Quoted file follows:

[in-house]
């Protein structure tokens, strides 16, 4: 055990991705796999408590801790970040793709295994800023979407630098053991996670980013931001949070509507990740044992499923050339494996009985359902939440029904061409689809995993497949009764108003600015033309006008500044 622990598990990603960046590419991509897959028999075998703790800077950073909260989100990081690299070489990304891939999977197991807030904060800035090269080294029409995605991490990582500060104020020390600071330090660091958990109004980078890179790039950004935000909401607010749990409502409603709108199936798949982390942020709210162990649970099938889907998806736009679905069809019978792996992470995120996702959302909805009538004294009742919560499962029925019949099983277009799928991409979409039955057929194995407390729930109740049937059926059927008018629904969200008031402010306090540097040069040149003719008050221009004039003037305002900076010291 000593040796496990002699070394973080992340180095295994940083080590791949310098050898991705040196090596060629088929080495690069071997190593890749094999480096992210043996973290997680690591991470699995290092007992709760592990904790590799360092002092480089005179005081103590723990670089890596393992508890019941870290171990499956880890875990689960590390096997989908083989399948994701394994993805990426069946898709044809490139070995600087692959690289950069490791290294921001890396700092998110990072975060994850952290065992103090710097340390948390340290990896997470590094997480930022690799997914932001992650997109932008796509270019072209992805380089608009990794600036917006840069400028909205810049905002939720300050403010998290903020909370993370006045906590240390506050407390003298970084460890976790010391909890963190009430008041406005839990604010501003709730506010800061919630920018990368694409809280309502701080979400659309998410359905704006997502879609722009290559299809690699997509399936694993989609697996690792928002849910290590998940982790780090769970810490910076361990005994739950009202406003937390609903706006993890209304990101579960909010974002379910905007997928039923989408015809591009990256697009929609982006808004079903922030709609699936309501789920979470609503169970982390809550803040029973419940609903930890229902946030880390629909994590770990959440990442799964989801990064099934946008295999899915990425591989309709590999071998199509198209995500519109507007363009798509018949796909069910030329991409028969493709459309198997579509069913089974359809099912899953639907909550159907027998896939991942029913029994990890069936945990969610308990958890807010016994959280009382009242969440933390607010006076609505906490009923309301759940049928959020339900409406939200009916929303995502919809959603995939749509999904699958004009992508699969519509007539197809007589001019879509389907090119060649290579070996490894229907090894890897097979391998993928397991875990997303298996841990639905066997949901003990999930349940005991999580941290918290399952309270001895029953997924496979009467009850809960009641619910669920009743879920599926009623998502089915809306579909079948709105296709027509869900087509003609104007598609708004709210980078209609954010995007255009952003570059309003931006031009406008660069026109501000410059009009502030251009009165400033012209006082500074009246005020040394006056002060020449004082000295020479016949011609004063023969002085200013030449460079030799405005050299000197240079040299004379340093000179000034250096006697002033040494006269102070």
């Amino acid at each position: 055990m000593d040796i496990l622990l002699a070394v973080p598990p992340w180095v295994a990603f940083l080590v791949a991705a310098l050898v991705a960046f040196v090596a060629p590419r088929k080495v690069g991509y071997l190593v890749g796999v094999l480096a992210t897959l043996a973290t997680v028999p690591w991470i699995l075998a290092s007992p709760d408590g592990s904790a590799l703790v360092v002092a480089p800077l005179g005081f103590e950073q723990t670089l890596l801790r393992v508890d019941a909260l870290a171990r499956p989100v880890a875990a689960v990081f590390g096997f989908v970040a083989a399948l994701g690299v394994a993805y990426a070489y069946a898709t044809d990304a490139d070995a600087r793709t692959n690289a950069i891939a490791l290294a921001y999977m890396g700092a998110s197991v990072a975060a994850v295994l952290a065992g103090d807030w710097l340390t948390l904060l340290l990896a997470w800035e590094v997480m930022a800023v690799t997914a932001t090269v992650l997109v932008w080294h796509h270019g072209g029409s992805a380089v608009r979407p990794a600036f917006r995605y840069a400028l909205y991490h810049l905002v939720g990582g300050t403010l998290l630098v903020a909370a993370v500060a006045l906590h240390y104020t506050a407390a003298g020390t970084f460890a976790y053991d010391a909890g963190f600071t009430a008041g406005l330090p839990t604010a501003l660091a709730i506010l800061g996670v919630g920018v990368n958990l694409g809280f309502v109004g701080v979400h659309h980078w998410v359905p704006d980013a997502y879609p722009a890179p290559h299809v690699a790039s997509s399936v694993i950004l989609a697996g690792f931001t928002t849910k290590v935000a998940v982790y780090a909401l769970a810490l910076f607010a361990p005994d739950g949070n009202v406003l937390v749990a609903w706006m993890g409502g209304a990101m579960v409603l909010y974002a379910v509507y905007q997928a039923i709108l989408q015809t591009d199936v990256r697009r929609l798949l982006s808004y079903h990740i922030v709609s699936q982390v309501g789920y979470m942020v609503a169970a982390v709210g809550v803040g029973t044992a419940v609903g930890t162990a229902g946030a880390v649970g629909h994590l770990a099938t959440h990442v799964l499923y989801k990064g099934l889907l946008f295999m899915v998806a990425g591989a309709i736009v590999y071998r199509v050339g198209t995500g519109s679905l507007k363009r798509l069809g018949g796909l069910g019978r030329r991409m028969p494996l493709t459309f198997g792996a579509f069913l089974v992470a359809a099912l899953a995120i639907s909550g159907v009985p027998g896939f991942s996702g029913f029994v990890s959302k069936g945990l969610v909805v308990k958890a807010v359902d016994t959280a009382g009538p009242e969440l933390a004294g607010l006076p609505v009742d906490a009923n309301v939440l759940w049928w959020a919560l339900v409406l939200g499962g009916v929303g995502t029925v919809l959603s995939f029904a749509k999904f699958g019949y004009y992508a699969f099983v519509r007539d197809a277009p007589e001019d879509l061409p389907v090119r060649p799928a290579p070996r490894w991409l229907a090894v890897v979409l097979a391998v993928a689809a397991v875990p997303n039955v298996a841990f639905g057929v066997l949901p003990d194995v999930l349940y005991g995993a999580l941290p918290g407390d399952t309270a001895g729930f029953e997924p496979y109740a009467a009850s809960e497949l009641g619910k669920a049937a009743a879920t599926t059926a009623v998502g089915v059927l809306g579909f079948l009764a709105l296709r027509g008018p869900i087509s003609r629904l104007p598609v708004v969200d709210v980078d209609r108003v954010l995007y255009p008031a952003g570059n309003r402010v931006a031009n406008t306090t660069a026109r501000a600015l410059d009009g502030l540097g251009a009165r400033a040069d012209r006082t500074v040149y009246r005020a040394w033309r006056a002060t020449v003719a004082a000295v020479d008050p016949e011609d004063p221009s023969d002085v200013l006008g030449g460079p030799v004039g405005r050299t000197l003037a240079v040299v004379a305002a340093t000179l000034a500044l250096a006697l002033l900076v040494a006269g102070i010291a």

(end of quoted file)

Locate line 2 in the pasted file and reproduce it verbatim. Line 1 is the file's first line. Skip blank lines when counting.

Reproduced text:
């Protein structure tokens, strides 16, 4: 055990991705796999408590801790970040793709295994800023979407630098053991996670980013931001949070509507990740044992499923050339494996009985359902939440029904061409689809995993497949009764108003600015033309006008500044 622990598990990603960046590419991509897959028999075998703790800077950073909260989100990081690299070489990304891939999977197991807030904060800035090269080294029409995605991490990582500060104020020390600071330090660091958990109004980078890179790039950004935000909401607010749990409502409603709108199936798949982390942020709210162990649970099938889907998806736009679905069809019978792996992470995120996702959302909805009538004294009742919560499962029925019949099983277009799928991409979409039955057929194995407390729930109740049937059926059927008018629904969200008031402010306090540097040069040149003719008050221009004039003037305002900076010291 000593040796496990002699070394973080992340180095295994940083080590791949310098050898991705040196090596060629088929080495690069071997190593890749094999480096992210043996973290997680690591991470699995290092007992709760592990904790590799360092002092480089005179005081103590723990670089890596393992508890019941870290171990499956880890875990689960590390096997989908083989399948994701394994993805990426069946898709044809490139070995600087692959690289950069490791290294921001890396700092998110990072975060994850952290065992103090710097340390948390340290990896997470590094997480930022690799997914932001992650997109932008796509270019072209992805380089608009990794600036917006840069400028909205810049905002939720300050403010998290903020909370993370006045906590240390506050407390003298970084460890976790010391909890963190009430008041406005839990604010501003709730506010800061919630920018990368694409809280309502701080979400659309998410359905704006997502879609722009290559299809690699997509399936694993989609697996690792928002849910290590998940982790780090769970810490910076361990005994739950009202406003937390609903706006993890209304990101579960909010974002379910905007997928039923989408015809591009990256697009929609982006808004079903922030709609699936309501789920979470609503169970982390809550803040029973419940609903930890229902946030880390629909994590770990959440990442799964989801990064099934946008295999899915990425591989309709590999071998199509198209995500519109507007363009798509018949796909069910030329991409028969493709459309198997579509069913089974359809099912899953639907909550159907027998896939991942029913029994990890069936945990969610308990958890807010016994959280009382009242969440933390607010006076609505906490009923309301759940049928959020339900409406939200009916929303995502919809959603995939749509999904699958004009992508699969519509007539197809007589001019879509389907090119060649290579070996490894229907090894890897097979391998993928397991875990997303298996841990639905066997949901003990999930349940005991999580941290918290399952309270001895029953997924496979009467009850809960009641619910669920009743879920599926009623998502089915809306579909079948709105296709027509869900087509003609104007598609708004709210980078209609954010995007255009952003570059309003931006031009406008660069026109501000410059009009502030251009009165400033012209006082500074009246005020040394006056002060020449004082000295020479016949011609004063023969002085200013030449460079030799405005050299000197240079040299004379340093000179000034250096006697002033040494006269102070």